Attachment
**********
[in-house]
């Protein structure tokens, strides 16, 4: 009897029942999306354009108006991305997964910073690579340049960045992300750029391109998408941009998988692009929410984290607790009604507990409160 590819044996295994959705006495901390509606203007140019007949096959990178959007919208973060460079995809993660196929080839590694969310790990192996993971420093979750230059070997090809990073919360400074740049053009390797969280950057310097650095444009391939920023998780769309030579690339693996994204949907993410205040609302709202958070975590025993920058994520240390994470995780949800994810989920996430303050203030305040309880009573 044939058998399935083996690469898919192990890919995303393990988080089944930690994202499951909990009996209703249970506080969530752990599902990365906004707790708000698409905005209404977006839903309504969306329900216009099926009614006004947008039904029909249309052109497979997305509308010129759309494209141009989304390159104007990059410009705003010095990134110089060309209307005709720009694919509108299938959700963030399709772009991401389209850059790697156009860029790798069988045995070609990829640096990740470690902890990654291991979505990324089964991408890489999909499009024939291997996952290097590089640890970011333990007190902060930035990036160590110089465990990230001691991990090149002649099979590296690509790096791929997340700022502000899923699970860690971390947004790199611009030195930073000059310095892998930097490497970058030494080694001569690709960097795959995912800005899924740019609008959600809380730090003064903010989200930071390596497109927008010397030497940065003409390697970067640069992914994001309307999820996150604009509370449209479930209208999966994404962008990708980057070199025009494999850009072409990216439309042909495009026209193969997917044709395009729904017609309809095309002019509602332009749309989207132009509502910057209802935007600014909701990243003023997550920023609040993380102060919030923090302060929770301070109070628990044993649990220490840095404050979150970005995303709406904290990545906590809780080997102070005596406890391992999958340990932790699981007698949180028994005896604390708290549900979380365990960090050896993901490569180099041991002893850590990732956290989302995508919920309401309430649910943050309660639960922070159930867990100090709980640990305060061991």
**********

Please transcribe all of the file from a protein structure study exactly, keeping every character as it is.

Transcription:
[in-house]
């Protein structure tokens, strides 16, 4: 009897029942999306354009108006991305997964910073690579340049960045992300750029391109998408941009998988692009929410984290607790009604507990409160 590819044996295994959705006495901390509606203007140019007949096959990178959007919208973060460079995809993660196929080839590694969310790990192996993971420093979750230059070997090809990073919360400074740049053009390797969280950057310097650095444009391939920023998780769309030579690339693996994204949907993410205040609302709202958070975590025993920058994520240390994470995780949800994810989920996430303050203030305040309880009573 044939058998399935083996690469898919192990890919995303393990988080089944930690994202499951909990009996209703249970506080969530752990599902990365906004707790708000698409905005209404977006839903309504969306329900216009099926009614006004947008039904029909249309052109497979997305509308010129759309494209141009989304390159104007990059410009705003010095990134110089060309209307005709720009694919509108299938959700963030399709772009991401389209850059790697156009860029790798069988045995070609990829640096990740470690902890990654291991979505990324089964991408890489999909499009024939291997996952290097590089640890970011333990007190902060930035990036160590110089465990990230001691991990090149002649099979590296690509790096791929997340700022502000899923699970860690971390947004790199611009030195930073000059310095892998930097490497970058030494080694001569690709960097795959995912800005899924740019609008959600809380730090003064903010989200930071390596497109927008010397030497940065003409390697970067640069992914994001309307999820996150604009509370449209479930209208999966994404962008990708980057070199025009494999850009072409990216439309042909495009026209193969997917044709395009729904017609309809095309002019509602332009749309989207132009509502910057209802935007600014909701990243003023997550920023609040993380102060919030923090302060929770301070109070628990044993649990220490840095404050979150970005995303709406904290990545906590809780080997102070005596406890391992999958340990932790699981007698949180028994005896604390708290549900979380365990960090050896993901490569180099041991002893850590990732956290989302995508919920309401309430649910943050309660639960922070159930867990100090709980640990305060061991």